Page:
This blog has been on hiatus for at least a couple of years now. It will continue to stay this way until I decide what to do with it.

In the meantime, if you have enjoyed anything here please go to andresmarrugo.net. It’s my personal site and web log.


Going open access and creative commons licensing

The SPIE journals are redefining their copyright and access policies:

As of January 2013, any article for which a voluntary page charge of $100 per published page is paid will be immediately open access. Authors of these articles will retain copyright under a Creative Commons license. This program will expand access to and readership for your articles and fulfill mandates from employers and funders, as well as helping to support JBO.

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Why blogging?

The Macdrifter tells his reasons.

Then Why?

Here’s why I think I write here: I make this site to find people like me and to do right by them.

I have met many wonderful people by writing here. I’ve met people that share similar interests and my sense of humor. People contact me through the site and it has given me an “in” to contact people I like.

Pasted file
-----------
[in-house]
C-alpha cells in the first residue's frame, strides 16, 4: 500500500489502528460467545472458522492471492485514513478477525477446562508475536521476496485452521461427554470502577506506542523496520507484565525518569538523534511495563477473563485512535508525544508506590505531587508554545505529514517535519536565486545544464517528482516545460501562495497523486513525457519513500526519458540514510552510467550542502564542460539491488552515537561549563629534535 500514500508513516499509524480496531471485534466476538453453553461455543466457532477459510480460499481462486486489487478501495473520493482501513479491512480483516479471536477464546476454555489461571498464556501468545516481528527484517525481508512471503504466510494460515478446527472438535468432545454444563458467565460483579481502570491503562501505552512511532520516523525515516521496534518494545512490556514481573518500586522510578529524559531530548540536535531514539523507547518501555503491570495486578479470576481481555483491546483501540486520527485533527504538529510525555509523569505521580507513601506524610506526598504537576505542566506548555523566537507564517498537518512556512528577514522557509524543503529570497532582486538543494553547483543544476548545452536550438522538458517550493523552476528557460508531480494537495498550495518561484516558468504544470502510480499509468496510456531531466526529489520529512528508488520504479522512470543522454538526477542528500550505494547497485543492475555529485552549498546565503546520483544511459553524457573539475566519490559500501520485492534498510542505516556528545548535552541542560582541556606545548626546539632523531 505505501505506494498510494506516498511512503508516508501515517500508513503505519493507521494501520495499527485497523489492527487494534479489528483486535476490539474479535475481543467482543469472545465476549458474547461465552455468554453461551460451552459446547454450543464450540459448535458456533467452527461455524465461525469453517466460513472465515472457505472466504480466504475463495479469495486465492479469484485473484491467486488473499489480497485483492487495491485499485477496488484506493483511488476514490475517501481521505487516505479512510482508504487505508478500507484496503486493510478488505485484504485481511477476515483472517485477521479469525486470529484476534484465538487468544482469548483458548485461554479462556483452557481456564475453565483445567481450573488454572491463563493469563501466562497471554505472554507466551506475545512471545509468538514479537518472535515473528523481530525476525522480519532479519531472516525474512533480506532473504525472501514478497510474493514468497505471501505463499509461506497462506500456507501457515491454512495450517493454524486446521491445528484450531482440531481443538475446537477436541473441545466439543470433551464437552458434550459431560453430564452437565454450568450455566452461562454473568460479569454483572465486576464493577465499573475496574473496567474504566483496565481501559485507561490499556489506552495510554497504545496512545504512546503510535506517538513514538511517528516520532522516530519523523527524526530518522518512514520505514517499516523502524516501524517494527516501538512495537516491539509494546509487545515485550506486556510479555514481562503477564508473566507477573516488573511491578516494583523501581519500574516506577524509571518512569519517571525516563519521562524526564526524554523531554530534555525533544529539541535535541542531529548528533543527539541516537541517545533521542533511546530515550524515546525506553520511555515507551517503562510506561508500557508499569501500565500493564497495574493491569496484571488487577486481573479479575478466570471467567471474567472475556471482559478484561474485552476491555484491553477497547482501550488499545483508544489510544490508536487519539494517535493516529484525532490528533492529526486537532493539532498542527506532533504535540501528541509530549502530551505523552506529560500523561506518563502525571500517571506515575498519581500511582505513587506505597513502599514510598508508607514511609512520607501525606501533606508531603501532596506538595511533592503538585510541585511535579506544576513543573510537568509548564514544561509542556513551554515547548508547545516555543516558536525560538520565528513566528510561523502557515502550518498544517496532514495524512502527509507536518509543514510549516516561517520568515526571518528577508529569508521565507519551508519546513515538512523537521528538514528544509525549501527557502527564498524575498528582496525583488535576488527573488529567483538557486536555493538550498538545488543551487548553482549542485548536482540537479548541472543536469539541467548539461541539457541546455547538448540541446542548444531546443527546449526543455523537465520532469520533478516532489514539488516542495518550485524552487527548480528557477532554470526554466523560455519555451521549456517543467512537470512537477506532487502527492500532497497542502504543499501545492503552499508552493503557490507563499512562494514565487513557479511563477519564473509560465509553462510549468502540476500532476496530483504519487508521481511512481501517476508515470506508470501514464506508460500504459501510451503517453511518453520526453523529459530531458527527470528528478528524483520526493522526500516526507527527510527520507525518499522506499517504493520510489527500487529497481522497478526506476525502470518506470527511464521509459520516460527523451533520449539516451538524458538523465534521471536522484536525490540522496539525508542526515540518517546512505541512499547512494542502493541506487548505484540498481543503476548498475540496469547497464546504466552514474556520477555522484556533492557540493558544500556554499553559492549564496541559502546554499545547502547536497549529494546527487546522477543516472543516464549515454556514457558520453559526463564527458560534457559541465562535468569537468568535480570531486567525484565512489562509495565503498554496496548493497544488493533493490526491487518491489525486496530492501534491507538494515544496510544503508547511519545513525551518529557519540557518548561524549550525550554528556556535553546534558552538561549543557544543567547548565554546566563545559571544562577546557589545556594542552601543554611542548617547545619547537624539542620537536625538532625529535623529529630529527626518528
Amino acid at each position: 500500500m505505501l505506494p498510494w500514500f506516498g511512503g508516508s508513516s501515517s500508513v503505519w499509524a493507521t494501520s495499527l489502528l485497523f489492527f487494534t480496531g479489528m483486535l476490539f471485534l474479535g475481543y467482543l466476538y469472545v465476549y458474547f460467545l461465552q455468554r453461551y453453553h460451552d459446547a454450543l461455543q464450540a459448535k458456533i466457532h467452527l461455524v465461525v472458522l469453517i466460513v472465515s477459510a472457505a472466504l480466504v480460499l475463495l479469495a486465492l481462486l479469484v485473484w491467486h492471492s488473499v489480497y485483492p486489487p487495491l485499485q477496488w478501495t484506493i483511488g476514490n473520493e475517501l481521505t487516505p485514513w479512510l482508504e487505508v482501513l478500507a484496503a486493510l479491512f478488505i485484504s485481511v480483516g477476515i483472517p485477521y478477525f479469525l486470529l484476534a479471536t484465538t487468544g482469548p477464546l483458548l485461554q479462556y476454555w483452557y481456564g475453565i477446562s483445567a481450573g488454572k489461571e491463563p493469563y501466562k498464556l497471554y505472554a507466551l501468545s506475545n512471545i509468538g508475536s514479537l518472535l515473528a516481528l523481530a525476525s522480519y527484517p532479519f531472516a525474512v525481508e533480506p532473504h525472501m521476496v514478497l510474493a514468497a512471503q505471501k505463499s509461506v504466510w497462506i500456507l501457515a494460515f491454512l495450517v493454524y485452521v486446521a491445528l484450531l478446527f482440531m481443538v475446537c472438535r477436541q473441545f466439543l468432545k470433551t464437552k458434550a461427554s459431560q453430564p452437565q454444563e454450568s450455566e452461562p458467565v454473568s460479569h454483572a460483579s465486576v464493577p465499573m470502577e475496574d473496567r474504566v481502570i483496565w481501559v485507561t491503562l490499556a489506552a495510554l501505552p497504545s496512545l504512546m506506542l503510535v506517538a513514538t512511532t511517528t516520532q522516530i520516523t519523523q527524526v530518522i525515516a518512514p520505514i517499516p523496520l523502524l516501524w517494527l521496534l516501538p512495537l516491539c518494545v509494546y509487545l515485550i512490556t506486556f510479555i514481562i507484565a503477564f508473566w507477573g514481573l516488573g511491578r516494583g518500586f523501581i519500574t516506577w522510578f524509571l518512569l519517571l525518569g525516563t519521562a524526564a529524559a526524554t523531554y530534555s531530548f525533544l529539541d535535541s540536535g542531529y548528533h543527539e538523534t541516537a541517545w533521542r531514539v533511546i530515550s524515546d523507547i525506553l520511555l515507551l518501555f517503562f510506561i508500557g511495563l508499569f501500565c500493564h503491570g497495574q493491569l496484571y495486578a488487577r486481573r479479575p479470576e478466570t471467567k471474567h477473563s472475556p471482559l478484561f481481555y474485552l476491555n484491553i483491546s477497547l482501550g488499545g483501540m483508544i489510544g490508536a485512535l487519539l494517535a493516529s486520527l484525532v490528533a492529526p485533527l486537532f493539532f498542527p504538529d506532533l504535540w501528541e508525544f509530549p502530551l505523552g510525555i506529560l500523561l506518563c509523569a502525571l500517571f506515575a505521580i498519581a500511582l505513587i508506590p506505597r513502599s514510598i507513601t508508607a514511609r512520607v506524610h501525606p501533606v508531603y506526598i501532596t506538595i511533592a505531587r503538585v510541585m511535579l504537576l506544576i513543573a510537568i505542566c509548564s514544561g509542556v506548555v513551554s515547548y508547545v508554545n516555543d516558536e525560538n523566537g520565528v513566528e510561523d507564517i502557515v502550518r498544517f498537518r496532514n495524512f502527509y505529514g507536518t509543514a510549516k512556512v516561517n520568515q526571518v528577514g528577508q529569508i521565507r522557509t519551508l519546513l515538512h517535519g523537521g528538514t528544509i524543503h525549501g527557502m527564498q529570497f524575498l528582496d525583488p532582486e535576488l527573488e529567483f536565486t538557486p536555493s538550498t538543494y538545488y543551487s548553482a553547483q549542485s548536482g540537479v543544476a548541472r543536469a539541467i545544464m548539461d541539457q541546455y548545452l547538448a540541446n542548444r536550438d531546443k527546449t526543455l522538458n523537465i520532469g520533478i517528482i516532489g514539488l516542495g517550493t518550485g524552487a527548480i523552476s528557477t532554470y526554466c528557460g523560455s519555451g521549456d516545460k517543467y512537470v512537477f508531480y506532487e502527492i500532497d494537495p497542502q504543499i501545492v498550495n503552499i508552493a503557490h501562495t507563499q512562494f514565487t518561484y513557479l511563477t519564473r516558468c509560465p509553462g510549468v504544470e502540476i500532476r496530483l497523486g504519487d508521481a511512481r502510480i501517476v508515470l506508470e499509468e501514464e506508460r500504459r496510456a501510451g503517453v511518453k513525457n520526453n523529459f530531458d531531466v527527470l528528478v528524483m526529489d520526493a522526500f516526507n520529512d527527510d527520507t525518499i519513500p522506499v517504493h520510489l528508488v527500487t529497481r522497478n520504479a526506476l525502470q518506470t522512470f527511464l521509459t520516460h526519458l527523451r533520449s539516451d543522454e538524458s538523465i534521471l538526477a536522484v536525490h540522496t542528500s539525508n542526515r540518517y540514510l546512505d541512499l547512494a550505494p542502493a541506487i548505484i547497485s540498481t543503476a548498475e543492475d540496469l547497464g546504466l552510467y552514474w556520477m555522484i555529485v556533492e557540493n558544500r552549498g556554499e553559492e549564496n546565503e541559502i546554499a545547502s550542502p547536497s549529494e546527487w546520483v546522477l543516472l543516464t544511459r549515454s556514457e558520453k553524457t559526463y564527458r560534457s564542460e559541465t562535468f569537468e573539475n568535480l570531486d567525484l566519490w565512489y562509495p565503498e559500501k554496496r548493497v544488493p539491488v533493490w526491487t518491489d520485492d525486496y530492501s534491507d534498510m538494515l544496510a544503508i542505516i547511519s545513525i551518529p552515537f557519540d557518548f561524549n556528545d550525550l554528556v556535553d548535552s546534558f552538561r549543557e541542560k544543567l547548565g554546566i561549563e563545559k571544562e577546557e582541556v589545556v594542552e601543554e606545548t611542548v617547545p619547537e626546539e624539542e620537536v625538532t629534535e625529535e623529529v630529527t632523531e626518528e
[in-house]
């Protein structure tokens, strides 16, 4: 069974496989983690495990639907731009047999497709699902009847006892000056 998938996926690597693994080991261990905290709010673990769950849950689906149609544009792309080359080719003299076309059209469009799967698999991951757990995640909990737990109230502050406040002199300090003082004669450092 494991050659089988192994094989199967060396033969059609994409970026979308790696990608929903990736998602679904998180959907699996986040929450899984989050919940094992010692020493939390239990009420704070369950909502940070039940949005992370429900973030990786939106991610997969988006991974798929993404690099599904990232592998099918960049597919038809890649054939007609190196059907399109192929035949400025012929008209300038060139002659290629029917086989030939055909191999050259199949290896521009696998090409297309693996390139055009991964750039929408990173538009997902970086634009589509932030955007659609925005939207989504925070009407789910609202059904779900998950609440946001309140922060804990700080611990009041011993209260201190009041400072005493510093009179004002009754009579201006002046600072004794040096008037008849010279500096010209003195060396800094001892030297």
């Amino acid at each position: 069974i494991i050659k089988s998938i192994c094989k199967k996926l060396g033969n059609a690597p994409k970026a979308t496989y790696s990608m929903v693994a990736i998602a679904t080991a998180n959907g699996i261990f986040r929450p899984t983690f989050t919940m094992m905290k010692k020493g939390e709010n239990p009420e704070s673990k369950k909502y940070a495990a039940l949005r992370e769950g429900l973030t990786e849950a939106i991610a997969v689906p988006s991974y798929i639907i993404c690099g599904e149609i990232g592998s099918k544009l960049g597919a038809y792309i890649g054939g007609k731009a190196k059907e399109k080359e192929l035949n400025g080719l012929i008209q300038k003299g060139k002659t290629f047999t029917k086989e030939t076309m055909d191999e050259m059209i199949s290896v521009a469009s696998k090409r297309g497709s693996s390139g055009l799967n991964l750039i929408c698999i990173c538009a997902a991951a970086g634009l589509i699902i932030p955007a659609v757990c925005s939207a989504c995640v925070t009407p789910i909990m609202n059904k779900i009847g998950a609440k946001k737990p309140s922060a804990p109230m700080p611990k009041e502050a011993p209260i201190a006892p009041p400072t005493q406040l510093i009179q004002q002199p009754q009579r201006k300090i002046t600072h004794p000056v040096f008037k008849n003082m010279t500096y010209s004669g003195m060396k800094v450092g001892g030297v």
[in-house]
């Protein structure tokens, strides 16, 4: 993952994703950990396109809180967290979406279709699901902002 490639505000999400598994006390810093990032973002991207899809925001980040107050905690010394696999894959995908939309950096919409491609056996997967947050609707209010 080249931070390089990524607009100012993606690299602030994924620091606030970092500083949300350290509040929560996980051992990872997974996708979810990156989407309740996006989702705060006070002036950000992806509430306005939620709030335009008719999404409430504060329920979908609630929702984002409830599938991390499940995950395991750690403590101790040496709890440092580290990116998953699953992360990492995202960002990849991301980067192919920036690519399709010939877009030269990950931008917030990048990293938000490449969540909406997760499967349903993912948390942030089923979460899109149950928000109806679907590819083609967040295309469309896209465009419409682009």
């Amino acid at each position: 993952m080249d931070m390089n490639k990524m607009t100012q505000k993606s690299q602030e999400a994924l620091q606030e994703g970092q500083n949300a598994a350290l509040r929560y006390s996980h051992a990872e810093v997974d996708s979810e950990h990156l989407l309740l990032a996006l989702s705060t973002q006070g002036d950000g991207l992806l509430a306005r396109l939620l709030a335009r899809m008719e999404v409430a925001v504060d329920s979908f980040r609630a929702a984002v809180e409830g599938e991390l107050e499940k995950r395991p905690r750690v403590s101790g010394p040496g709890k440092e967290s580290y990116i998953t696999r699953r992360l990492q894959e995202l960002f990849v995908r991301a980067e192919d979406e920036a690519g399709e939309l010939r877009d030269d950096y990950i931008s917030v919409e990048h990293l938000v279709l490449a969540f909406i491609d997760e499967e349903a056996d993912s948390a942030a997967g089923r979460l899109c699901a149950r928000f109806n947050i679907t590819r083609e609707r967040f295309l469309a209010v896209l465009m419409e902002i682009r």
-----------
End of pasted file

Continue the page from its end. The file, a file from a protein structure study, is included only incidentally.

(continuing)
Every article I write and every link I post is done because I assume that there’s a like minded nerd at the other end. I post links for the people I know and like.

via Reasons – Macdrifter.


I totally agree with him. If it weren’t for the people and their comments. Their stories and their blogs, I probably wouldn’t have decided to start blogging. The true reason lies in the community, in the interaction, in the “I wish this guy–who I follow–would read this.”

Lowering your expectations and being cool about it


I wrote this several weeks ago on my Day One journal. When I wrote it I was kind of reflecting on what had happened and what I had learned from the experience. I didn’t really have the intention of sharing it here, but after reading it a couple of times I thought it would be a nice thing to share. I rewrote a couple of sentences and added the links, but it’s mainly the same thing. Continue reading

Envisioning the future your child will live in

student_ipad_school - 002

photo by flickingerbrad

The title of this entry is anything but simple. Trying to teach your child skills that will be useful, not necessarily today, but in the world he’ll have to live in the future sounds great. However, this is probably the holy grail of education plans and curricula, and is for certain no easy feat. Continue reading